The other great attraction of the coming weeks, the Edinburgh International Book Festival, is now ensconced as the world's number one literary event. Some 200,000 people are expected to pass through Charlotte Square Gardens over the duration to come face to face with the 750 authors booked to appear. This year's highlight will be Margaret Atwood, introducing the world to her latest book, Year of the Flood, and teaming up with the Festival of Spirituality and Peace at St John's Church at Princes Street. The event has been sold out for months but organisers say tickets are still available for big-name writers including Douglas Coupland, the Red Riding trilogy creator, David Peace, and the collaborators on the cult TV series The Wire, David Simon and Richard Price.

The former Bishop of Edinburgh Richard Holloway was drafted in at short notice after the departure of the Book Festival's previous artistic director, Catherine Lockerbie, due to ill health. As guest director, the former Bishop said he inherited a Rolls-Royce organisation and an almost fully formed programme. Holloway, a popular broadcaster and writer as well as a well-known liberal theologian, has devoted his energies to developing the festival debate strand.

Among the subjects under discussion will be Islam and women, poverty in Britain and the future of childhood. "There is a new thirst for real, deep, content-full debate everywhere. There is a new hunger for it which is really exciting," he says. He expects there to be an "ecstatically wonderful" atmosphere in the book tents, with "the whole authorial world dipping in and out for a couple of weeks".

Holloway reckons that "under those tents, the very air is invigorating". It is a noble and inspiring image, and one which the festival idealistic founders might recognize – whatever the doom-mongers say.

The pick of the crop: 20 unmissable events

Calvin Harris

Dancing shoes on for the Scottish-born DJ best known for his work with Dizzee Rascal and Kylie Minogue. Picture House, 10 August

Jack Bruce/Robin Trower/Gary Husband

After Cream's reunion, the band's original songwriter, Jack Bruce, teams up with the virtuoso guitarist Robin Trower and the drummer Gary Husband. Beware of musos. Queens Hall, 5 August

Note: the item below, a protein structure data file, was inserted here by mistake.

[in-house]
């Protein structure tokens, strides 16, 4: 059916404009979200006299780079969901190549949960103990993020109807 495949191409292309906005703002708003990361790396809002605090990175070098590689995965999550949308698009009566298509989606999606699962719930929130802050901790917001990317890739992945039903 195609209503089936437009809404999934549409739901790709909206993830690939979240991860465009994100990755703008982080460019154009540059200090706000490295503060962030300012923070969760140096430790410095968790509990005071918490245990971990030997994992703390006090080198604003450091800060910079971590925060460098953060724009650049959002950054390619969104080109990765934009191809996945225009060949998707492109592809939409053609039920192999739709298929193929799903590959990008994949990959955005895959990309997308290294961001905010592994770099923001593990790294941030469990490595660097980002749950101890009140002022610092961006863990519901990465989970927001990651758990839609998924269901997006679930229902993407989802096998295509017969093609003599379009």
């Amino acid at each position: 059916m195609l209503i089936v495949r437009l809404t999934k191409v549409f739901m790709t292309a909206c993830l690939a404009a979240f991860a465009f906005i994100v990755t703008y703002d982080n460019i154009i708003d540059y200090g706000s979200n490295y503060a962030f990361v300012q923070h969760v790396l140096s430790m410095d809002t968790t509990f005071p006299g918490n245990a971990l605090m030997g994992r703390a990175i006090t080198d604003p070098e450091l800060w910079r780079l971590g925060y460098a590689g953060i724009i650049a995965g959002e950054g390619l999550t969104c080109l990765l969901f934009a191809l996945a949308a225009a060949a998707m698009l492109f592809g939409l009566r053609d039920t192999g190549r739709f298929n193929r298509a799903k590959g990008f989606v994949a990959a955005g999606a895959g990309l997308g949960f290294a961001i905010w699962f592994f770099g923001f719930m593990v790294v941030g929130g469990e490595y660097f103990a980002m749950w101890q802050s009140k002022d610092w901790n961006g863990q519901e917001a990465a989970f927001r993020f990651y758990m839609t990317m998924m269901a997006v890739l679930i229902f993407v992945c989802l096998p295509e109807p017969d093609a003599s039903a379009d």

The Last Witch

Rona Munro's play tells the story of an 18th-century woman able to talk the fish out of the sea. Royal Lyceum Theatre, 23-29 August

Janeane Garofalo

Left the stage after six minutes at Latitude, but this has done little to quell the excitement over the US stand-up's Edinburgh debut. Gilded Balloon Debating Hall, 6-15 August

Magazine

Howard Devoto's post-punks enjoyed more influence than success but they have been thrilling audiences since reforming this year. Picture House, 30 August

A-Team: The Musical

The return of Hannibal, BA Baracus and friends from the hit 1980s action show, with the added allure of music and songs. Gilded Balloon Wine Bar, 5-31 August

Margaret Atwood

The Grande Dame of Commonwealth fiction launches a new novel, 'The Year of the Flood' with actors and a choir. St John's Church, 30 August

Ricky Gervais

Tickets for the opening night of the 'Office' star's stand-up tour have been changing hands for vast sums. Playhouse, 25 August

Malcolm McLaren Live!

'History Is for Pissing On'. Never one to fight shy of controversy, the former Sex Pistol boss reminisces. Pleasance Grand, 23 August

The Discovery of Spain

Masterpieces by El Greco, Goya and Picasso as well as works from British artists seduced by the people and landscapes of Iberia. National Gallery Complex, until 11 October

Women and Islam

Join what promises to be an explosive debate on this most controversial of issues with the Islamic scholar Carole Hillenbrand and Yasmin Hai. Charlotte Square Gardens, 18 August

Cornelia Funke

Germany's answer to J K Rowling will be discussing her 'Inkworld' series as well as her forthcoming book 'Reckless'. Charlotte Square Gardens, 17 August

Edwyn Collins

Back on the road to recovery after he suffered a near-fatal stroke four years ago, the former Orange Juice frontman and Edinburgh homeboy revels in one of his best years to date. Assembly Hall, 20-22 August

Michael Jackson at the Gates of Heaven and Hell

The King of Pop has scarcely hung up his spangled glove for the last time... when he finds himself the subject of this satirical Fringe premiere. Underbelly, 17-30 August

Actus Tragicus

Six Bach cantatas brought together by the late German director Herbert Wernicke in an ambitious danse macabre of the lives of the lonely, set inside a cross-section of a four-storey house. Festival Theatre, 4-5 September

Pythonesque

The real lives of the creators of 'Life of Brian', dead parrots, Whicker Island and Hell's Grannies, by the playwright Roy Smiles. Udderbelly Pasture, 8-31 August

Michael Clark

The dance-choreographer returns to Edinburgh for the first time in 20 years as he celebrates the work of rock's "holy trinity", David Bowie, Iggy Pop and Lou Reed. Playhouse, 28-31 August

Comedy Club 4 Kids

A real live comedy club with top comics performing specially for children and even giving their hard-pressed parents the occasional (clean) laugh, too. The Bongo Club, 6-31 August

Blondes

Essex superstar Denise Van Outen sings and dances the night away as she reminds us that those of a certain hair colour like to enjoy themselves. Underbelly, 6-31 August

Edinburgh Military Tattoo

Bagpipes, sporrans, kilts, men in big hats marching in circles by torchlight: the annual tartan-fest is in its 60th year. Edinburgh Castle, 7-29 August